In the decade to 2021, more than $20 billion was given by Australian governments in tax breaks and cash grants to first-time homebuyers.
While aiding access to home ownership is an electorally popular policy, these schemes have been widely criticized by economists and public policy experts as unjust and ultimately counterproductive, with each new boost in aid further pushing up prices for those who miss it.
That $20 billion could instead have financed about 60,000 social rental homes or 137,000 first-time homebuyer homes on an equity-sharing basis.
Even before the economic stimulus response to Covid-19 ramped up, Australia’s annual spending on first home buyer cash payments and stamp duty concessions escalated – from $1.2 billion to nearly $3 billion in the three years from 2016.
In addition, governments have introduced other schemes to increase the purchasing power of the first home buyer. These broader measures include the Housing Guarantee, a new national program to facilitate low-deposit mortgages, initially unveiled by Scott Morrison in the heat of the 2019 election campaign.
Now, after a lively debate on the topic ahead of the latest federal poll, the Albanian government plans to broaden its approach further through its new Help to Buy stock scheme. For up to 10,000 average-income households per year, this scheme provides a federal contribution of up to 40% of a home’s purchase price, with the government taking an equity stake in the property.
First home buyer aid programs in Australia do little to facilitate access to a home for people who would otherwise be permanently excluded. Rather, their main effect is to bring home ownership to the fore for middle-income people who are already close to purchasing. In this way they help supported households to put a new, higher price in the market.
This limitation is related to the broader reality that a revival of home ownership cannot be achieved by extending support for the first home buyer on the current model alone. To seriously address this broader goal, system changes are needed to meet the much more difficult challenge of facilitating housing affordability in general.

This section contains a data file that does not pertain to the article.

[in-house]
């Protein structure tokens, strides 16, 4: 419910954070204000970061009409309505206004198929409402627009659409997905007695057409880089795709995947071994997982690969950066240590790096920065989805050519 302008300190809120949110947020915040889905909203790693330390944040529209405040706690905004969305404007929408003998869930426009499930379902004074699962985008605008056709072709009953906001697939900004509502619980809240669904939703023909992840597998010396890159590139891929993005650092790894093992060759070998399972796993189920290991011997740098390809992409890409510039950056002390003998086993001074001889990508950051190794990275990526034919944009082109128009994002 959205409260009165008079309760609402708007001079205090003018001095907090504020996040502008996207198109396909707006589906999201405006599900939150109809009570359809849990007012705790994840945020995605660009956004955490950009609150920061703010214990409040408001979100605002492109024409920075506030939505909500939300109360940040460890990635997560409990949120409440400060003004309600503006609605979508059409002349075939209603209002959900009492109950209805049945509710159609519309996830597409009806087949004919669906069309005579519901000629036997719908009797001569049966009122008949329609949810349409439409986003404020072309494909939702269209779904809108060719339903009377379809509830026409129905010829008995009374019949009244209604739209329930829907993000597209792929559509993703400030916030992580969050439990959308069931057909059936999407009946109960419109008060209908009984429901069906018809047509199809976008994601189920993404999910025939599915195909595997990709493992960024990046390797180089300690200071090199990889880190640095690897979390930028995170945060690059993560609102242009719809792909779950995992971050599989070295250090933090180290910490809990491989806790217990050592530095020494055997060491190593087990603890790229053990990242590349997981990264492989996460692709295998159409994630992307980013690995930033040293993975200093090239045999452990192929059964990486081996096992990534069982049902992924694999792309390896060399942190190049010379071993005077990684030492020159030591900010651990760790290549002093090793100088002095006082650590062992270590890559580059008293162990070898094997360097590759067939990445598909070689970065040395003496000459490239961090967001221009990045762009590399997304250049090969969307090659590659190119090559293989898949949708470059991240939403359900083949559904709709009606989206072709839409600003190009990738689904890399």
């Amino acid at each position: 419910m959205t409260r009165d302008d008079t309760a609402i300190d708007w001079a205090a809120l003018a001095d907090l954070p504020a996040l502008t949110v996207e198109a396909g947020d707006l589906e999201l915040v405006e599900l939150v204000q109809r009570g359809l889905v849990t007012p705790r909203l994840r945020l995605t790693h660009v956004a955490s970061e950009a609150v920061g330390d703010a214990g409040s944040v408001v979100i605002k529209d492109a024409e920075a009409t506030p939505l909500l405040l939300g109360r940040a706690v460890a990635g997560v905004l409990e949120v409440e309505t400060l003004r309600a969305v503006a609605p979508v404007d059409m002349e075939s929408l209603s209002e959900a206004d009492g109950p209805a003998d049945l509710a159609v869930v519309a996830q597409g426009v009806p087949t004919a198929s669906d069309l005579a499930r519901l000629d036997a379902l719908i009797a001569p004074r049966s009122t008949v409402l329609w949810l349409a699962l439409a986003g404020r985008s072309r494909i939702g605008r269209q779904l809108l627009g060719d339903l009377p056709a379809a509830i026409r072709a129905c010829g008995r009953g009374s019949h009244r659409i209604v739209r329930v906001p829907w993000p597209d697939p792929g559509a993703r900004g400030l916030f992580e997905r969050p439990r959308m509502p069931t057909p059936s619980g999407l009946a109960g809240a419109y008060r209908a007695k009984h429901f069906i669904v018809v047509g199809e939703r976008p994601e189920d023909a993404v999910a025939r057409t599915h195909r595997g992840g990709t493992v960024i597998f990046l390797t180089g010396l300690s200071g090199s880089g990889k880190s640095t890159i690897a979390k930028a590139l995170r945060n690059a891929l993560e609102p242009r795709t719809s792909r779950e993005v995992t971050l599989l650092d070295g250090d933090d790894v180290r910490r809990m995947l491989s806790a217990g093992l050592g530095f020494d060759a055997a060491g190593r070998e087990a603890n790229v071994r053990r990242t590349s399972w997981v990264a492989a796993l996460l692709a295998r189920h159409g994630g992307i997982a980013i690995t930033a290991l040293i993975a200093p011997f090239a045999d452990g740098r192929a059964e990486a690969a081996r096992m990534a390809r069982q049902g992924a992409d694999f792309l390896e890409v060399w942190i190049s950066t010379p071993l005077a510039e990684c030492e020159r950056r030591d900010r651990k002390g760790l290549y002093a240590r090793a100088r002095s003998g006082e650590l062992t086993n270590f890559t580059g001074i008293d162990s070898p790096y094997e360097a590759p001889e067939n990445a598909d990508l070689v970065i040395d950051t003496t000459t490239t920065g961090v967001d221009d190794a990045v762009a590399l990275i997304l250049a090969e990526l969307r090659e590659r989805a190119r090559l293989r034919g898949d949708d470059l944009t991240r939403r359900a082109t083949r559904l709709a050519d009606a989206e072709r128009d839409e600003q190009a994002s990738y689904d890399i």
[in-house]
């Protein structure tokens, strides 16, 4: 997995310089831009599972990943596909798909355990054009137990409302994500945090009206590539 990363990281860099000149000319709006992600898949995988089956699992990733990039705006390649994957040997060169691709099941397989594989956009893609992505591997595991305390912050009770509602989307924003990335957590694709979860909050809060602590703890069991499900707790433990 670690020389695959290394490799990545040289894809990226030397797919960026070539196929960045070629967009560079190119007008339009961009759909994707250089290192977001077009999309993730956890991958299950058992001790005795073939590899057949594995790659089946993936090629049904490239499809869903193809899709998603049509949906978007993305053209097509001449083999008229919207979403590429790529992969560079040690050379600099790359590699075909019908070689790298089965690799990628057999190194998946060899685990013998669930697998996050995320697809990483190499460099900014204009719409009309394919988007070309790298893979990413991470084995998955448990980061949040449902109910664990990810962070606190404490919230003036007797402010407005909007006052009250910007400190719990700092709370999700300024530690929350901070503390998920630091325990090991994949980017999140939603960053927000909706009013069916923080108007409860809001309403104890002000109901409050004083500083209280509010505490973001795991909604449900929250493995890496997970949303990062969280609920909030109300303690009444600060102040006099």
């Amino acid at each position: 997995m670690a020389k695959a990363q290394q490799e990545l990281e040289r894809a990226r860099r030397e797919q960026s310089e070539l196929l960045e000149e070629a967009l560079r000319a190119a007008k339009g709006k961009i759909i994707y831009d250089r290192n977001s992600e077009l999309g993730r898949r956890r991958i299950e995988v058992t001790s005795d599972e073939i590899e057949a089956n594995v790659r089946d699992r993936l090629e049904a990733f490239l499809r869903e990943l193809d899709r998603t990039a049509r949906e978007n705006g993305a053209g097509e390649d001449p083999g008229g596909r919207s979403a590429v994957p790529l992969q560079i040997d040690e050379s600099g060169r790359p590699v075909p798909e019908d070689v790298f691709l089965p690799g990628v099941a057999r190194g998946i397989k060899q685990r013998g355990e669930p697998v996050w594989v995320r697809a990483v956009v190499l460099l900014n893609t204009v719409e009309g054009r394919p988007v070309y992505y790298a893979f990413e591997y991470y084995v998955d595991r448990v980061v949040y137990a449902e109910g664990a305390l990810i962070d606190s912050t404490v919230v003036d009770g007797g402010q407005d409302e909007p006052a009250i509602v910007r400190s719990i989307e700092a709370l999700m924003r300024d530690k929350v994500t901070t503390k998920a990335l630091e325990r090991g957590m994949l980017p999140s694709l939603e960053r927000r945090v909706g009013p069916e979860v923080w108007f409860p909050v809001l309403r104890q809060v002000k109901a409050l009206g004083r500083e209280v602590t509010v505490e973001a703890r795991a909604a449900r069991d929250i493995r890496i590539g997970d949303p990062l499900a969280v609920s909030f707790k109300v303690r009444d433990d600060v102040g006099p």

Yet this objective is at odds with the dominant theme of home ownership policy: facilitating wealth accumulation through wealth ownership.
Some will argue that this requires deregulation of land use planning. In our view, however, the main problem lies in the unassailable status of key tax and social security policy institutions that encourage those with extra money – or credit capacity – to spend it on housing.
While this remains entrenched, measures aimed at facilitating access to and affordability for first-time homebuyers will accomplish little more than increasing the wealth of existing homeowners.
When it comes to recently ramped up help for first-time buyers, Australia is certainly not alone. As revealed in our new research, similar movements have been observed in a number of other countries in the 2010s, including the UK, Ireland and Canada.
As in Australia, this reflects growing concerns about declining – or at least flattening – home ownership in many advanced economies during the early 21st century, and especially since the global financial crisis.
This, in turn, is arguably the result of the increasing financialization of housing – treating it as an attractive investable asset – which, combined with historically low interest rates, has pushed home purchases out of reach for a growing number of younger adult households.
In Australia, the chances of acquiring their own home at the age of 30 have decreased significantly. Since the 1970s, the average age of first home buyers has risen by six years to 32 years – almost doubling the number of years between reaching adulthood and acquiring a home.
At the same time, first home buyers, especially in Sydney, Melbourne and Perth, are now buying fewer homes and more units, while more and more people are achieving this life goal only with the help of parental financial support.
While Australian governments have recently responded to the challenge of initial home ownership policies by broadening and deepening the range of aid programs, they have continued to focus on the demand side of the housing market – that is, boosting consumer purchasing power.
Contrary to other countries, as well as Australia’s own historical experience, little or no attention has recently been given to supply-side measures to expand housing development suitable for this cohort.
In early post-war Australia, the surging homeownership rate was supported by large-scale government-commissioned housing for low-cost sales, as well as government issuance of mortgages and regulatory preference for private loans by first home buyers.
Today, especially in Singapore, but also in European countries such as the Netherlands and Germany, national and state governments continue to play an active role in the development of land and housing for first-time buyers.
Meanwhile, authorities in the UK and Ireland are using planning powers to ensure that housing projects in the private market include both affordable rental housing and lower-cost sales units.
Not only are such approaches largely absent in Australia, but we also lack a coherent overarching policy framework for addressing housing challenges.
Again, this puts us out of step with some of the countries mentioned above, which frame first-time homebuyer assistance measures within meaningful national housing strategies.